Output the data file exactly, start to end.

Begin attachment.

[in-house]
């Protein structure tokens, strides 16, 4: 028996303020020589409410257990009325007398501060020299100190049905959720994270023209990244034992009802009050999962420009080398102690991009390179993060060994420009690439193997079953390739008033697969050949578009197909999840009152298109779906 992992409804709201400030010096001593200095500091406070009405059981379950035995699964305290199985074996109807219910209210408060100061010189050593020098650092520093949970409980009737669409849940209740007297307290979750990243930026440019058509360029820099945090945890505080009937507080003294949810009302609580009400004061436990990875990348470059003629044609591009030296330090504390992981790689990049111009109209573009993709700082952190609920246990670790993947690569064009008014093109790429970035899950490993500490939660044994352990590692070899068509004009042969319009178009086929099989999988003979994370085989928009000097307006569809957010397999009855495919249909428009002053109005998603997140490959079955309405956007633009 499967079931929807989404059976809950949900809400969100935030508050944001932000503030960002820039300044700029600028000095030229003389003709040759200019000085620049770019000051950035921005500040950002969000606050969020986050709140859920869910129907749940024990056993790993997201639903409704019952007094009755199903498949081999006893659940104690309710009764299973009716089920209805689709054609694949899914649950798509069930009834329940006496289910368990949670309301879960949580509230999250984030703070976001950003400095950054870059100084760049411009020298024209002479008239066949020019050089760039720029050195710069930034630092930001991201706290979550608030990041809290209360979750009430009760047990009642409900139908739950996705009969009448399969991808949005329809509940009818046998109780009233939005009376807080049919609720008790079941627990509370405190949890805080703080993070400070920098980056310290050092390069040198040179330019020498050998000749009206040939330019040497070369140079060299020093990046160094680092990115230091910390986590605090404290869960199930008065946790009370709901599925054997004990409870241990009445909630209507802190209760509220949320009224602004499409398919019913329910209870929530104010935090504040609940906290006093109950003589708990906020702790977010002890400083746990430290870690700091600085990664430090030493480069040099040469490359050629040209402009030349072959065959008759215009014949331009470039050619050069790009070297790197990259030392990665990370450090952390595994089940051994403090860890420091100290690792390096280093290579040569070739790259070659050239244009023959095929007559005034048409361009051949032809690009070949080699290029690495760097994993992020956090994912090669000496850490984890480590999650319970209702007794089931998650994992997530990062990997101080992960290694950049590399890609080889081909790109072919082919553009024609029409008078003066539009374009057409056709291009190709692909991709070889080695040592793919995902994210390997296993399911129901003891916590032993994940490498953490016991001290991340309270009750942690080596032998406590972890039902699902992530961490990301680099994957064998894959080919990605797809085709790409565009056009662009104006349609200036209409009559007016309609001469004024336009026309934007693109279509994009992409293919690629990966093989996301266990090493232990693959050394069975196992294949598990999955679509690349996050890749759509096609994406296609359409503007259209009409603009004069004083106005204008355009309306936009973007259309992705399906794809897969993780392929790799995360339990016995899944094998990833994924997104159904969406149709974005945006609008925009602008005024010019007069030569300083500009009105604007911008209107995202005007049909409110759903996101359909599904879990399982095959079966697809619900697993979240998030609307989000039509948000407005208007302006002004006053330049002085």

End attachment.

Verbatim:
[in-house]
């Protein structure tokens, strides 16, 4: 028996303020020589409410257990009325007398501060020299100190049905959720994270023209990244034992009802009050999962420009080398102690991009390179993060060994420009690439193997079953390739008033697969050949578009197909999840009152298109779906 992992409804709201400030010096001593200095500091406070009405059981379950035995699964305290199985074996109807219910209210408060100061010189050593020098650092520093949970409980009737669409849940209740007297307290979750990243930026440019058509360029820099945090945890505080009937507080003294949810009302609580009400004061436990990875990348470059003629044609591009030296330090504390992981790689990049111009109209573009993709700082952190609920246990670790993947690569064009008014093109790429970035899950490993500490939660044994352990590692070899068509004009042969319009178009086929099989999988003979994370085989928009000097307006569809957010397999009855495919249909428009002053109005998603997140490959079955309405956007633009 499967079931929807989404059976809950949900809400969100935030508050944001932000503030960002820039300044700029600028000095030229003389003709040759200019000085620049770019000051950035921005500040950002969000606050969020986050709140859920869910129907749940024990056993790993997201639903409704019952007094009755199903498949081999006893659940104690309710009764299973009716089920209805689709054609694949899914649950798509069930009834329940006496289910368990949670309301879960949580509230999250984030703070976001950003400095950054870059100084760049411009020298024209002479008239066949020019050089760039720029050195710069930034630092930001991201706290979550608030990041809290209360979750009430009760047990009642409900139908739950996705009969009448399969991808949005329809509940009818046998109780009233939005009376807080049919609720008790079941627990509370405190949890805080703080993070400070920098980056310290050092390069040198040179330019020498050998000749009206040939330019040497070369140079060299020093990046160094680092990115230091910390986590605090404290869960199930008065946790009370709901599925054997004990409870241990009445909630209507802190209760509220949320009224602004499409398919019913329910209870929530104010935090504040609940906290006093109950003589708990906020702790977010002890400083746990430290870690700091600085990664430090030493480069040099040469490359050629040209402009030349072959065959008759215009014949331009470039050619050069790009070297790197990259030392990665990370450090952390595994089940051994403090860890420091100290690792390096280093290579040569070739790259070659050239244009023959095929007559005034048409361009051949032809690009070949080699290029690495760097994993992020956090994912090669000496850490984890480590999650319970209702007794089931998650994992997530990062990997101080992960290694950049590399890609080889081909790109072919082919553009024609029409008078003066539009374009057409056709291009190709692909991709070889080695040592793919995902994210390997296993399911129901003891916590032993994940490498953490016991001290991340309270009750942690080596032998406590972890039902699902992530961490990301680099994957064998894959080919990605797809085709790409565009056009662009104006349609200036209409009559007016309609001469004024336009026309934007693109279509994009992409293919690629990966093989996301266990090493232990693959050394069975196992294949598990999955679509690349996050890749759509096609994406296609359409503007259209009409603009004069004083106005204008355009309306936009973007259309992705399906794809897969993780392929790799995360339990016995899944094998990833994924997104159904969406149709974005945006609008925009602008005024010019007069030569300083500009009105604007911008209107995202005007049909409110759903996101359909599904879990399982095959079966697809619900697993979240998030609307989000039509948000407005208007302006002004006053330049002085």